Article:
Alas this was easier said than done. The company listed a deadline of July 1 for the final PPP purchase date, which was just a few days away, so with the help of an eager advisor from Raymond James, I rapidly completed the necessary paperwork, selecting the owner, annuitant and beneficiary and couriered the package to Penn Mutual’s head office. In fact, I was thinking of using an alias or pseudonym on the paperwork, but suspected the state insurance regulators and compliance folks would have frowned on that. I have certainly come to appreciate the hassles involved in getting through the insurance red tape and getting VA business done. This was not as easy as buying an ETF in my Fidelity brokerage account!
Anyway, once the policy was finally approved (phew!), I selected the most aggressive and volatile allocation I was allowed within their sub-accounts. This was a small-cap index fund and I allocated 100 percent of my premium to this fund. Yes, I know this is not a very balanced asset allocation at all, but (as regular readers will know) diversification, prudence and safety are not how you optimize the put option embedded inside a GLWB. Rather, to counteract this new investment risk in my life, I tilted my non-annuity portfolio away from small-cap equities so that my entire holdings in aggregate remained well balanced. In the language of the insurance actuaries and financial engineers who design and manage these things, I “anti-selected” against the company — and I feel great about it! Additionally, I will begin making inflation-adjusted withdrawals from my GLWB just as soon as the underlying “diffusion process” touches the “early exercise boundary”. (That’s geek-speak for the point at which I’ll extract the most value from the policy.)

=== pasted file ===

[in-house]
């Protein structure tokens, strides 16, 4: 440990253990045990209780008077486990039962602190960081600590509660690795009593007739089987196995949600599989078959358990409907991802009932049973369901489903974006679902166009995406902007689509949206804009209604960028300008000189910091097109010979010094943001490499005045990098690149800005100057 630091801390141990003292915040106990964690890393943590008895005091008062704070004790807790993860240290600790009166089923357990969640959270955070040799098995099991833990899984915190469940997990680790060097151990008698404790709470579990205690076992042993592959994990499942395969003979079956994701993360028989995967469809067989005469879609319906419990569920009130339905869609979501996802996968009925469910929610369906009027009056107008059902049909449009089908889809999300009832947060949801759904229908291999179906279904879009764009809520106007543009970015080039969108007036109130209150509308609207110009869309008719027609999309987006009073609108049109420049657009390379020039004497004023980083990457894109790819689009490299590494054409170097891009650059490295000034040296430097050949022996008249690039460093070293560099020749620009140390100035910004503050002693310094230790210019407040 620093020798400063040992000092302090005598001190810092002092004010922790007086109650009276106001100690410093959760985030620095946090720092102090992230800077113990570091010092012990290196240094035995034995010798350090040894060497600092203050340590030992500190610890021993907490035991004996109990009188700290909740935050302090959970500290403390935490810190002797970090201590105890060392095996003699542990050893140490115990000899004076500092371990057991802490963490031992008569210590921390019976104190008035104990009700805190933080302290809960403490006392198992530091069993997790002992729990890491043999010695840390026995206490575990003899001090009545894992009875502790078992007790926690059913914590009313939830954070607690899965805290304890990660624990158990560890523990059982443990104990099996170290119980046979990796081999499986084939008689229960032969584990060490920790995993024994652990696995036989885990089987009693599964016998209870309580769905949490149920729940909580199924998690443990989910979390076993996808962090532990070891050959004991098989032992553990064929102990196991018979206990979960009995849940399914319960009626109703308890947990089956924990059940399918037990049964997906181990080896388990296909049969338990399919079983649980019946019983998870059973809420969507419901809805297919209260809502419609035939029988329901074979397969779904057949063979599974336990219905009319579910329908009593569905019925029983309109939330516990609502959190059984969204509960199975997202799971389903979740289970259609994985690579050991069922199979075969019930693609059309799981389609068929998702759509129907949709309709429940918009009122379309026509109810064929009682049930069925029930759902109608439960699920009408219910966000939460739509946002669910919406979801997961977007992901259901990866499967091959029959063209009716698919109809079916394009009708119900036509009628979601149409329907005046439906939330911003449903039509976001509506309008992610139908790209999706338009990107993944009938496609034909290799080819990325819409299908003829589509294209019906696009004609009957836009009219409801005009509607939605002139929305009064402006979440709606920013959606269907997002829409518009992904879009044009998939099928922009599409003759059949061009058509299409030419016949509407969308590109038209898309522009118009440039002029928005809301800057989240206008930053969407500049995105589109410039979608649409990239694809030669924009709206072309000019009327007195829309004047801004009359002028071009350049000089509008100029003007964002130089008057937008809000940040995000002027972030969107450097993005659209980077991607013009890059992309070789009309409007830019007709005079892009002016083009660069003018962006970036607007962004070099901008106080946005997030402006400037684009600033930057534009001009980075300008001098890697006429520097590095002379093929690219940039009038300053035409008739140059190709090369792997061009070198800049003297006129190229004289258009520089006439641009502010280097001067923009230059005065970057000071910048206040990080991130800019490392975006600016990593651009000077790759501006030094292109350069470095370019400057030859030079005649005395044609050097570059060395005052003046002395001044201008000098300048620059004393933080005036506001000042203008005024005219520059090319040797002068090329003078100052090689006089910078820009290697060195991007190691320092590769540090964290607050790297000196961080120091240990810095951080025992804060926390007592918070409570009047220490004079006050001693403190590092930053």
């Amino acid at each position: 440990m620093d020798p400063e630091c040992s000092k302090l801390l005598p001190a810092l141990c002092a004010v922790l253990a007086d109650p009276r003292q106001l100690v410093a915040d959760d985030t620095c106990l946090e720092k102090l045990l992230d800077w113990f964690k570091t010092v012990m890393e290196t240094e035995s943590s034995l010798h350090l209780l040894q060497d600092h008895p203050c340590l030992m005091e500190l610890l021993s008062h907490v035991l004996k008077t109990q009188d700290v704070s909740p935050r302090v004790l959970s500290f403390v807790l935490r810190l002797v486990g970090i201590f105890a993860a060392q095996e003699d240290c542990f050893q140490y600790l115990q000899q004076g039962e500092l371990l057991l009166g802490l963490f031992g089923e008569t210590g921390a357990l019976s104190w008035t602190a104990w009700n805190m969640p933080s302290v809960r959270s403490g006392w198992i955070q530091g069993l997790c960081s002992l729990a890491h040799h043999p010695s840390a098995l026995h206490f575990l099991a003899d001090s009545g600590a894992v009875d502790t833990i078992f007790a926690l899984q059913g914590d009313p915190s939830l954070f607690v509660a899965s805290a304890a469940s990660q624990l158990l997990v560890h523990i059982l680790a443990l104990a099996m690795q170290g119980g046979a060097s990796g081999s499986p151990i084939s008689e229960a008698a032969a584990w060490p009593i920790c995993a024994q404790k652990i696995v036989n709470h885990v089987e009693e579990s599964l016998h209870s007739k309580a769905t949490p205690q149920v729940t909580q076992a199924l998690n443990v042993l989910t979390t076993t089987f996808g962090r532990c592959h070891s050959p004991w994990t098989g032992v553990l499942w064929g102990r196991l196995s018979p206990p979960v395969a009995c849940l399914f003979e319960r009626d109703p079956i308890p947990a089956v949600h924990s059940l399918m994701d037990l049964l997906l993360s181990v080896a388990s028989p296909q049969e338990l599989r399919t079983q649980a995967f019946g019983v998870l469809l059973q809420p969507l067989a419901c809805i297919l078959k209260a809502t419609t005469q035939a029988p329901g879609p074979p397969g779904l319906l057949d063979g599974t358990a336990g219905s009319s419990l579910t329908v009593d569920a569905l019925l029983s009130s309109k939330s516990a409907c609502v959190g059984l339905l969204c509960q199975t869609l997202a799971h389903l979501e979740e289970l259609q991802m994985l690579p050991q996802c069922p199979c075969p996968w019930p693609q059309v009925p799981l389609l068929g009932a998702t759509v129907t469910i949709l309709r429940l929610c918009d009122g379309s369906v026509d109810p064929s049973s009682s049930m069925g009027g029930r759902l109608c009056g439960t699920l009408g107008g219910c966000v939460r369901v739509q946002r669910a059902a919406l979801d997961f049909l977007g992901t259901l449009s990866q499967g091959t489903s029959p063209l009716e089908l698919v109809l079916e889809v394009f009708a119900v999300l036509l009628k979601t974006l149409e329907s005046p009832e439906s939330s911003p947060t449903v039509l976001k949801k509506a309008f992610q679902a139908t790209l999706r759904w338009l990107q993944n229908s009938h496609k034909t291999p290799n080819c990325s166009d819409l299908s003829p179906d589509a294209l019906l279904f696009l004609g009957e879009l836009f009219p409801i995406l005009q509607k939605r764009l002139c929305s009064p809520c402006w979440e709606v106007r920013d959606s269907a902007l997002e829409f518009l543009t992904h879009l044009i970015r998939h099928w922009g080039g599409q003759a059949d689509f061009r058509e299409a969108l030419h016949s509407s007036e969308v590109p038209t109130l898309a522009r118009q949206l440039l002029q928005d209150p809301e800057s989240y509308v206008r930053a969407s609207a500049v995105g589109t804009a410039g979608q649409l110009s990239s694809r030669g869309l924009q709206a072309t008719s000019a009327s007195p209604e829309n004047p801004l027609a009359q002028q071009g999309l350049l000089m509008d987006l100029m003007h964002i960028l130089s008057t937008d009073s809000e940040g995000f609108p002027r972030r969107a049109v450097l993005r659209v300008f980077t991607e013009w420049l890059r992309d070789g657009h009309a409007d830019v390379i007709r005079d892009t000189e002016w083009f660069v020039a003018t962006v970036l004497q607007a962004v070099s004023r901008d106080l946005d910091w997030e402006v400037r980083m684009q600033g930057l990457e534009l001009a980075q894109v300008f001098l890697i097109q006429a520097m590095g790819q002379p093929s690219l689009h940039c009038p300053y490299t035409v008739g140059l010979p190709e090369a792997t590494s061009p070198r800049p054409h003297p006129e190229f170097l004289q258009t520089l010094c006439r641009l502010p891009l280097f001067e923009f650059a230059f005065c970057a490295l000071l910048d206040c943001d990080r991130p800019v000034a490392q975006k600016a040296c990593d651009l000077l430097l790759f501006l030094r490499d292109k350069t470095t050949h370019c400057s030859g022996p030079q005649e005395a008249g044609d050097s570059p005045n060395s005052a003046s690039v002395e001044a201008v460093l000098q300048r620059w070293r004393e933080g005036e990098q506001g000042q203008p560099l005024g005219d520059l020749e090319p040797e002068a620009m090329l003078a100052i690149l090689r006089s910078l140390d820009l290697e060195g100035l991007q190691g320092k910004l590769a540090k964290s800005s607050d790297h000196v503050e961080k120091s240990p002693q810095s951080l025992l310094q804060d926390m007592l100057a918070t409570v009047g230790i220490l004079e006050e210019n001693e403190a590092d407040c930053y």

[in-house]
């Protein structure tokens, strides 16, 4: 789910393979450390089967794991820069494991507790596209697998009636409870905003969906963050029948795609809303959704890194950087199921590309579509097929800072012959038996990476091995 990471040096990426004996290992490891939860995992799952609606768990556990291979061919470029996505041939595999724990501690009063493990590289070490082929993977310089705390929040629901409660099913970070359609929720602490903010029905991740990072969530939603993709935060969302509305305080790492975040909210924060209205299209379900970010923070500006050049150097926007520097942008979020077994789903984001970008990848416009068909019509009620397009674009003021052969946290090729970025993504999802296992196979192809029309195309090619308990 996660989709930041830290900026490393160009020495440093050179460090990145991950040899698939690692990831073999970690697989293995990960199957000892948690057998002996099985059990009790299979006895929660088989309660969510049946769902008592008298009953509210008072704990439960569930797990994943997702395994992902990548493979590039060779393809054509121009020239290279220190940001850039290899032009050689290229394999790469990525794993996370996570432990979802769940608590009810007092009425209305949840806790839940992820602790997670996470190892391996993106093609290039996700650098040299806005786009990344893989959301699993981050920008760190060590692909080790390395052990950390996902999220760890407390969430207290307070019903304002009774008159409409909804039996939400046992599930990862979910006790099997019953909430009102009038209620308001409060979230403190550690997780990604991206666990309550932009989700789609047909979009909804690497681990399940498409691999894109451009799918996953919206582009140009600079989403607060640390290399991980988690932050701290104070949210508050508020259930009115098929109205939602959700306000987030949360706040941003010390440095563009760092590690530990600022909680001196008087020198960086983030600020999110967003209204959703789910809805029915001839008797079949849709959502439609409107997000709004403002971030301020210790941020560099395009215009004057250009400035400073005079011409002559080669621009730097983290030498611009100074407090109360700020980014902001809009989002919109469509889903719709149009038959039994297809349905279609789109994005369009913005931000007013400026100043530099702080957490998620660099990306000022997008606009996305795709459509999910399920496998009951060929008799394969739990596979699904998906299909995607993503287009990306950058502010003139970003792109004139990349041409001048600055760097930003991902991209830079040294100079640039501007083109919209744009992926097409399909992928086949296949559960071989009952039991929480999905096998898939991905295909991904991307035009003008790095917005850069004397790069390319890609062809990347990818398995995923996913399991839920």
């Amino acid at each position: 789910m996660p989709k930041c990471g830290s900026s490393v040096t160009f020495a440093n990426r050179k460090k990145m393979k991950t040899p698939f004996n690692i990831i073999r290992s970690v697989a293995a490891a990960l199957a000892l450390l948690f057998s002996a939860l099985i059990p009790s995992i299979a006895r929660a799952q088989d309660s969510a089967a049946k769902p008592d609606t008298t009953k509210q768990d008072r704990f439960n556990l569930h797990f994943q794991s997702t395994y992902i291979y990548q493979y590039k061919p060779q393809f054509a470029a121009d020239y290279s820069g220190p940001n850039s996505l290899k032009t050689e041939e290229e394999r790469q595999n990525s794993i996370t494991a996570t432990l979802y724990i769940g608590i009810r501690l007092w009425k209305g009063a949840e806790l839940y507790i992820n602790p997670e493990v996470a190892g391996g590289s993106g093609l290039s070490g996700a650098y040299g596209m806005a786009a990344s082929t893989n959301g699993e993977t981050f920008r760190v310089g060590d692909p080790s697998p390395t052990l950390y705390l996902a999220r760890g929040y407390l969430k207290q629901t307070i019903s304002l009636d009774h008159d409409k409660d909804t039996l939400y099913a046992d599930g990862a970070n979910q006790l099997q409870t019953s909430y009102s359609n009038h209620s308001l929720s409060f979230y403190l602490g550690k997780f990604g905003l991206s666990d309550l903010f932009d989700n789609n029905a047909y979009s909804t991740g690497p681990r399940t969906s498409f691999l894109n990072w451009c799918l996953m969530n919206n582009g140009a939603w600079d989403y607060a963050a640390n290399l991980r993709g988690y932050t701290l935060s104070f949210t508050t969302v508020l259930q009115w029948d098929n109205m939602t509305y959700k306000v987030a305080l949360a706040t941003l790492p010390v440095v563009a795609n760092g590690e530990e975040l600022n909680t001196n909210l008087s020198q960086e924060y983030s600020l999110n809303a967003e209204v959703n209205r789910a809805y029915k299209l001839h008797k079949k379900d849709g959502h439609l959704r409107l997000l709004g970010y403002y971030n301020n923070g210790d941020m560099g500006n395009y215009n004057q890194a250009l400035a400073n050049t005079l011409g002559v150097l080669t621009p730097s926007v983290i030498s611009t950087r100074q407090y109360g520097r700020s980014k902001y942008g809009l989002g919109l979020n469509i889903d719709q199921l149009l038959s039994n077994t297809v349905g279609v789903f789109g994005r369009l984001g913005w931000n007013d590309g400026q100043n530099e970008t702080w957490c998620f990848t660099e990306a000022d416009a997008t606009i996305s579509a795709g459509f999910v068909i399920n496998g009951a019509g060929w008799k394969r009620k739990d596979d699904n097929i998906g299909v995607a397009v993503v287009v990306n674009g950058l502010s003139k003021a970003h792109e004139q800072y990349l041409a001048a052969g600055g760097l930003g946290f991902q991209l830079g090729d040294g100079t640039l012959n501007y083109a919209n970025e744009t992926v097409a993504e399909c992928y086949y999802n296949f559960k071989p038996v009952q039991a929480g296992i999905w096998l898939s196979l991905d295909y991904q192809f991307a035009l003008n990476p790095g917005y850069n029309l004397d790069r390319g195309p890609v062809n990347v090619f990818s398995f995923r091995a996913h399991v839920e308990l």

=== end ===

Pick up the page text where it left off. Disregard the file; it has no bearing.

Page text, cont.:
I’m proud to say that I now have a (small, nominal) hedge against longevity risk, sequence-of-returns risk and unexpected inflation! Oh, and I won’t be getting an annual 1099 tax form either.
Beyond the personal story here, I think there are some practical lessons to be extracted from this experience.
First, a number of high-end VA producers I have spoken with over the last few months have lamented the shrinking universe of good products. Many companies have scaled back their bonuses and guarantees, imposed new restrictions or even shuttered entire product lines. The advisors who understand the VA business and who can separate the truly valuable riders from the “hype” and “sizzle” are concerned that if this trend continues, the longevity and sequence-of-return protection once available through VAs will disappear entirely. All that will be left is the tax-deferral story — but why bother with expensive guarantees just to get this pared-down benefit? The first lesson is that perhaps the future ain’t what it used to be.